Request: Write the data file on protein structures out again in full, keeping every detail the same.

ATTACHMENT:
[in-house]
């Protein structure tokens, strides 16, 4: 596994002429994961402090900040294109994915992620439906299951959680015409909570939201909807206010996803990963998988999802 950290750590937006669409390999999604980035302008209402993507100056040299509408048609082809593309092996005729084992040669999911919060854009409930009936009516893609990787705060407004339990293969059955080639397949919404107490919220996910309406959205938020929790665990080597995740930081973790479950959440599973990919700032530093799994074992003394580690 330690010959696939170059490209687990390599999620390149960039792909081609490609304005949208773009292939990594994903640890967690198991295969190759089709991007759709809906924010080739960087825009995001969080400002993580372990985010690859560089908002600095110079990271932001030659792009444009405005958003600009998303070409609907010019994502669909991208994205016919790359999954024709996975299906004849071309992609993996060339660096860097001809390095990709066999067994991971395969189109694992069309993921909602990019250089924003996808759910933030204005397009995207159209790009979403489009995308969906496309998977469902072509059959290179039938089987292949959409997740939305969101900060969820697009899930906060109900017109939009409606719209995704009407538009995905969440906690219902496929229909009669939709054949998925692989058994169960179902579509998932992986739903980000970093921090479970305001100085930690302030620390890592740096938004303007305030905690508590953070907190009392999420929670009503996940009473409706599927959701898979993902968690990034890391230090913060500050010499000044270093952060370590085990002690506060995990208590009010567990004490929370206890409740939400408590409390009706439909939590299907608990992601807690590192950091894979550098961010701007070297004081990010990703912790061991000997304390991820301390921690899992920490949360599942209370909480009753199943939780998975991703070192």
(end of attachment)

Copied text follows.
[in-house]
């Protein structure tokens, strides 16, 4: 596994002429994961402090900040294109994915992620439906299951959680015409909570939201909807206010996803990963998988999802 950290750590937006669409390999999604980035302008209402993507100056040299509408048609082809593309092996005729084992040669999911919060854009409930009936009516893609990787705060407004339990293969059955080639397949919404107490919220996910309406959205938020929790665990080597995740930081973790479950959440599973990919700032530093799994074992003394580690 330690010959696939170059490209687990390599999620390149960039792909081609490609304005949208773009292939990594994903640890967690198991295969190759089709991007759709809906924010080739960087825009995001969080400002993580372990985010690859560089908002600095110079990271932001030659792009444009405005958003600009998303070409609907010019994502669909991208994205016919790359999954024709996975299906004849071309992609993996060339660096860097001809390095990709066999067994991971395969189109694992069309993921909602990019250089924003996808759910933030204005397009995207159209790009979403489009995308969906496309998977469902072509059959290179039938089987292949959409997740939305969101900060969820697009899930906060109900017109939009409606719209995704009407538009995905969440906690219902496929229909009669939709054949998925692989058994169960179902579509998932992986739903980000970093921090479970305001100085930690302030620390890592740096938004303007305030905690508590953070907190009392999420929670009503996940009473409706599927959701898979993902968690990034890391230090913060500050010499000044270093952060370590085990002690506060995990208590009010567990004490929370206890409740939400408590409390009706439909939590299907608990992601807690590192950091894979550098961010701007070297004081990010990703912790061991000997304390991820301390921690899992920490949360599942209370909480009753199943939780998975991703070192």